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World News

Explainer: How Mike Pence could temporarily assume control if Trump becomes incapacitated

(Reuters) - Like two U.S. presidents before him, Donald Trump could temporarily hand over power to his vice president should he become incapacitated, for example while undergoing a medical procedure as treatment for the coronavirus.

U.S. Vice President Mike Pence speaks, with White House Counsel Pat Cipollone and White House Chief of Staff Mark Meadows behind him, during a meeting with Judge Amy Coney Barrett, U.S. President Donald Trump's nominee to the Supreme Court, and Senate Majority Leader Mitch McConnell (R-KY) (both not pictured) in the Capitol, in Washington, DC., U.S., September 29, 2020. Erin Schaff/Pool via REUTERS

Trump said on Friday that he had tested positive for COVID-19 and was going into quarantine to begin the recovery process immediately.

Under Section 3 of the U.S. Constitution’s 25th Amendment, adopted in 1967 following the 1963 assassination of President John Kennedy, Trump could declare in writing his inability to discharge his duties.

Vice President Mike Pence would become acting president, although Trump would remain in office. The president would regain his powers by declaring in writing that he is again ready to discharge them.

The 25th Amendment’s Section 4 also offers a path to stripping a president of power if, for instance, his Cabinet believes he has become incapacitated, but this has never been invoked.

SECTION 3 PRECEDENTS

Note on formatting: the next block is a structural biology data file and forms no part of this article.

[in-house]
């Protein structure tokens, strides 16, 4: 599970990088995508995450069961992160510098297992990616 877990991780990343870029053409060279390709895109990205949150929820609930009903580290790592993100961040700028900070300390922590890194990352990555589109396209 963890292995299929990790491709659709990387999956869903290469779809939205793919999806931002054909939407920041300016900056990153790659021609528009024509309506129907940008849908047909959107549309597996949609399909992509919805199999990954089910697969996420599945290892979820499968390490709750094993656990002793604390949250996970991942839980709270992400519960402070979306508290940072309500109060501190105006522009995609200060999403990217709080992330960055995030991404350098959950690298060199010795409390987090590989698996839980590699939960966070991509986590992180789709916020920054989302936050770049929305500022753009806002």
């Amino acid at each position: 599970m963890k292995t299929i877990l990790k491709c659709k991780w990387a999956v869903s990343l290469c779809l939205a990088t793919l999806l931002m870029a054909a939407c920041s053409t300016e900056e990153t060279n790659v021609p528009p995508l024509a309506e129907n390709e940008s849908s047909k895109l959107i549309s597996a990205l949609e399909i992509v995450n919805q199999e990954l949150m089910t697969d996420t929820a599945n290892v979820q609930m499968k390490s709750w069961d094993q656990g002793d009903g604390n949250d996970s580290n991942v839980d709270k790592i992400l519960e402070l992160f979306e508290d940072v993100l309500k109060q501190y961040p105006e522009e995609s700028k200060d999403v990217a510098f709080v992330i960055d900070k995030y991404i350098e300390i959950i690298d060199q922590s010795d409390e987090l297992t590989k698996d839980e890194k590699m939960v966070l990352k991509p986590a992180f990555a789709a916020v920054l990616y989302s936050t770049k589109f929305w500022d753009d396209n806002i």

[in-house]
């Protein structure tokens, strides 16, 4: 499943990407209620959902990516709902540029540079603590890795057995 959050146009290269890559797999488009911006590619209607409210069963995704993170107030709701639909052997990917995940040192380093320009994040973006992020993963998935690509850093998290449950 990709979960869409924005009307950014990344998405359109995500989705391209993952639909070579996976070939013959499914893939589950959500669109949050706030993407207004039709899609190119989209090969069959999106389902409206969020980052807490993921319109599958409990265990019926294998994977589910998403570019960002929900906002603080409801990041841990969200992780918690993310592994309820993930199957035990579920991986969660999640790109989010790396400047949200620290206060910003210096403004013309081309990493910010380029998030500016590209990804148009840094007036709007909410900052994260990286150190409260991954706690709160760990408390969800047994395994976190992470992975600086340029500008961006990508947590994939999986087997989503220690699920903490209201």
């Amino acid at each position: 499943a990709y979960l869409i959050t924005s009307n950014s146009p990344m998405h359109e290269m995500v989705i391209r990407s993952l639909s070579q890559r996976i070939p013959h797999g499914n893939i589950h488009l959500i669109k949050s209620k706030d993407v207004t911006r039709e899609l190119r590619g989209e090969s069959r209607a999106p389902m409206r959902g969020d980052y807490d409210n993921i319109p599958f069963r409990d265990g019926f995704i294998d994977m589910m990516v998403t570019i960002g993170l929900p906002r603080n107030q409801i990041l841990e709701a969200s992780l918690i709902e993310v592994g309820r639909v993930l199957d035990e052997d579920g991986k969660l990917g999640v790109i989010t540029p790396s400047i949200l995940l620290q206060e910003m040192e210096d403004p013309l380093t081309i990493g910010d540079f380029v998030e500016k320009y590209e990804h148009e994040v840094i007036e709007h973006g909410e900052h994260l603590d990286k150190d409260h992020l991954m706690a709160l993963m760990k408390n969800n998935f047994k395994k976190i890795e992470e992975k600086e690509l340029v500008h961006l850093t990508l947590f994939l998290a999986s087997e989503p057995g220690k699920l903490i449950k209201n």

- On July 13, 1985, President Ronald Reagan elected to have a precancerous lesion removed after it was discovered during a colonoscopy. He signed a letter that, while not specifically invoking Section 3, said he was mindful of its provisions. Vice President George H.W. Bush was acting president for nearly eight hours, from 11:28 a.m. until 7:22 p.m., when Reagan issued a letter declaring himself able to resume his duties.

- On June 29, 2002, President George W. Bush invoked Section 3, temporarily transferring his powers to Vice President Dick Cheney before undergoing a colonoscopy. Cheney was acting president from 7:09 a.m. to 9:24 a.m.

- On July 21, 2007, Bush again invoked Section 3 before another colonoscopy. Cheney was acting president from 7:16 a.m. to 9:21 a.m.

SECTION 4

Under Section 4, the vice president and a majority of either Cabinet officials or “such other body as Congress may by law provide” can inform leaders in the two houses of Congress that the president “is unable to discharge the powers and duties of his office”.

In such a case, the vice president takes over as acting president. The president resumes office after informing the same two congressional leaders “that no inability exists” unless the Cabinet officials or other body declare otherwise. Congress then must assemble within 48 hours to decide the issue.

If two-thirds of the members of the House of Representatives and of the Senate vote in their respective chambers that the president is unable to discharge the duties of office, the vice president remains acting president until after the next scheduled presidential election decides the next White House occupant. Otherwise, the president resumes office.

Editing by Howard Goller

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